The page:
A final walk in the woods for Aspen ranger | AspenTimes.com

A final walk in the woods for Aspen ranger

Scott CondonThe Aspen TimesAspen, CO Colorado

Contributed photoTim Lamb, right, a forest ranger in the Aspen-Sopris District, writes a warning ticket to an ATV driver in Lead King Basin near Crystal. Lamb, a big presence in the Aspen backcountry since 1993, is moving to other pastures.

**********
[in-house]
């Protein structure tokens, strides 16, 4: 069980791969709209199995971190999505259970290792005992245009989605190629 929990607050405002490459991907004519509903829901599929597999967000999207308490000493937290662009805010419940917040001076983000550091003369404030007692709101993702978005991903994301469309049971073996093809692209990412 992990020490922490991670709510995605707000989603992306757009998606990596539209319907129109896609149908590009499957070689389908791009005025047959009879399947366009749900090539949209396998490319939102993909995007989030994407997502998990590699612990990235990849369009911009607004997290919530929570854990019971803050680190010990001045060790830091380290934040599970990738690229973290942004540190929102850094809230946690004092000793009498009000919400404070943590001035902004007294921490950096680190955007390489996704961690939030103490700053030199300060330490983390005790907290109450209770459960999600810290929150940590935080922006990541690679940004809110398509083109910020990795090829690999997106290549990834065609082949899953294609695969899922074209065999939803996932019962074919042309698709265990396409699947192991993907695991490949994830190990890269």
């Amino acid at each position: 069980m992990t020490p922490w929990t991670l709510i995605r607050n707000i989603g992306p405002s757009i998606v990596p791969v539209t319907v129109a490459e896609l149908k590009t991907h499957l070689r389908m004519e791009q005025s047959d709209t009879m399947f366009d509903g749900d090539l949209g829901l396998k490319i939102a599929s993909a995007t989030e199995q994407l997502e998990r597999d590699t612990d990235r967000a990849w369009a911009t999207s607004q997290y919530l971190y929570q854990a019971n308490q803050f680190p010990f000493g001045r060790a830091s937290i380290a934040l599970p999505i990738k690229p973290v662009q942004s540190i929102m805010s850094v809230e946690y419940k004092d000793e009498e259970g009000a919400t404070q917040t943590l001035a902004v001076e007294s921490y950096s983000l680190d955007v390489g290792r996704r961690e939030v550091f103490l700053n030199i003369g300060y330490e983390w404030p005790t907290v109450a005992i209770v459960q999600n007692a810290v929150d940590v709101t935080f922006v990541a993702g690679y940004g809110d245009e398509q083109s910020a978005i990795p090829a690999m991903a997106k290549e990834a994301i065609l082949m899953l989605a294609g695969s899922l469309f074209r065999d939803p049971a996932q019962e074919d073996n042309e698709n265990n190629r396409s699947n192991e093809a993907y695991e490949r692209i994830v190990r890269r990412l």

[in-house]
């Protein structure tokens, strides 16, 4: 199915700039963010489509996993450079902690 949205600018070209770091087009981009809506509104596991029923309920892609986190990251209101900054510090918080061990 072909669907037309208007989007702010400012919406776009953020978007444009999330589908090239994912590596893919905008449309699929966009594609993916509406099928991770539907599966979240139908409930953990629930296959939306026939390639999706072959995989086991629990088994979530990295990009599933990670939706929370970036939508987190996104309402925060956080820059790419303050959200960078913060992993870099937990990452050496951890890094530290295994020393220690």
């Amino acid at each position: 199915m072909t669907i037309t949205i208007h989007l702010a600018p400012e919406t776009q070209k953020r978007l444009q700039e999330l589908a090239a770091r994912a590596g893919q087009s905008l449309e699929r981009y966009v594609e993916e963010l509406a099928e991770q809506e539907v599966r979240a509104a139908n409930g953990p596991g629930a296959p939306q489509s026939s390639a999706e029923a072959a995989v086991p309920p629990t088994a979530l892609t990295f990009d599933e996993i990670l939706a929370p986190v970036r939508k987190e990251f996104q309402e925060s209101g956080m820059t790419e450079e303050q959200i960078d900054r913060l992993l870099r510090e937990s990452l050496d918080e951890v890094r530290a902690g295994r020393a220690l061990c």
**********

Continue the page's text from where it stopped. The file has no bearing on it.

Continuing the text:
ASPEN – A man who has spent as much time as anyone in Aspen’s backcountry over the last 15 years – and gotten paid for it – is moving on to other pastures.Tim Lamb of the U.S. Forest Service’s Aspen-Sopris District took another position with the federal agency in Asheville, N.C. His last day on the job in Aspen was Friday.Lamb was a familiar face to lots of people who roam the woods. He has held several positions with the Forest Service. Regardless of titles, he has essentially spent as much time as possible patrolling areas from Independence Pass east of Aspen to Four Mile Creek southwest of Glenwood Springs. Maroon Creek Valley is about the only place he didn’t regularly patrol. Unique funding arrangements allow the Forest Service to staff that popular valley with a special crew.Lamb estimated he spent at least parts of 100 days in the field per year, making friends and acquaintances envious of his job. “When you’re on the trail you hear it all the time – you’ve got the best job in the world,” Lamb said.For the most part, he agrees. However, it’s not a walk in the woods.”It’s not just sitting under a tree and getting paid for it,” he said. “Dealing with people and the effects of people in the forest is the hardest part of the job.”He’s seen the good, the bad and the odd in the White River National Forest. Most locals and visitors have a healthy outdoor ethic and follow the “Leave No Trace” rules of being easy on the land, he said.He’s visited most of the district’s natural splendors and named Snowmass Lake and Lead King Basin as among the best. He also recalled the glory of getting off trail in parts of the Hunter-Fryingpan Wilderness and finding beauty and solitude.As far as the bad, he’s been forced to pick up mounds of trash left behind at weekend party hotspots on places like Basalt Mountain and he’s had to deal with junked vehicles in secluded places. In many years, he’s pulled the equivalent of 30 to 40 garbage bags of trash out of the woods. The most unpleasant problem was removing home built toilets from places like hunters’ camps.”We end up managing people more because nature does a good job of taking care of itself,” Lamb said.Then there are the strange experiences. “I never found a big foot print or flying saucer debris. That’d be pretty cool. It never happened,” Lamb said.But he said he did encounter a surprising number of couples having sex in places that they thought were secluded in the forest. He’s also run into a fair share of nudists, like a guy who emerged from the woods and walked toward him with nothing but a camera strapped around his neck. Lamb said it can be unsettling because you never really know what they are up to or what their intentions are. For the most part, he said, they were just practicing their way of communing with nature.Lamb, 40, had a particular fondness for wilderness areas, where motorized and mechanized activities are banned. He started working for the Aspen-Sopris District in summer 1993 as a seasonal member of the trails crew. He worked as a wilderness crew leader during summers from 1994 through 1997, then joined the Aspen-Sopris District staff full-time in 1998. His title now is forestry technician. He fits the image that most people have of a forest ranger.Lamb said he made it a priority to patrol – watch for problems and be available to answer people’s questions when he encountered them in the backcountry. One day you might encounter him checking to see if enough snow had melted on Haggerman Pass Road to open the forest road gate. The next day he might be making sure dirt bikes are staying off closed trails on Basalt Mountain. During winters, Lamb took on much of the patrolling on Richmond Ridge, where there have been conflicts among powder tours, snowmobilers and skiers.Lamb said he tended to avoid the forest on his days off, opting to ride his road bike on the area’s paved roads. “If I’m in the forest on a day off it turns out to be work,” he said.One of the accomplishments he was most proud of was helping create a full-time wilderness ranger position in the district last year. The Aspen-Sopris District has all of the Hunter Fryingpan Wilderness and parts of the Maroon Bells-Snowmass, Collegiate Peaks, Holy Cross and Raggeds.Lamb’s giving it up for a more office-oriented position in North Carolina. He will miss Aspen, he said, but the new job lets him, his wife and their son move closer to family and to a place that is more affordable. Plus he will be able to ride his road bike year-round.”It will be strange driving over Independence Pass for the last time,” Lamb said. “I’m not leaving Aspen because I don’t like it here.”scondon@aspentimes.com

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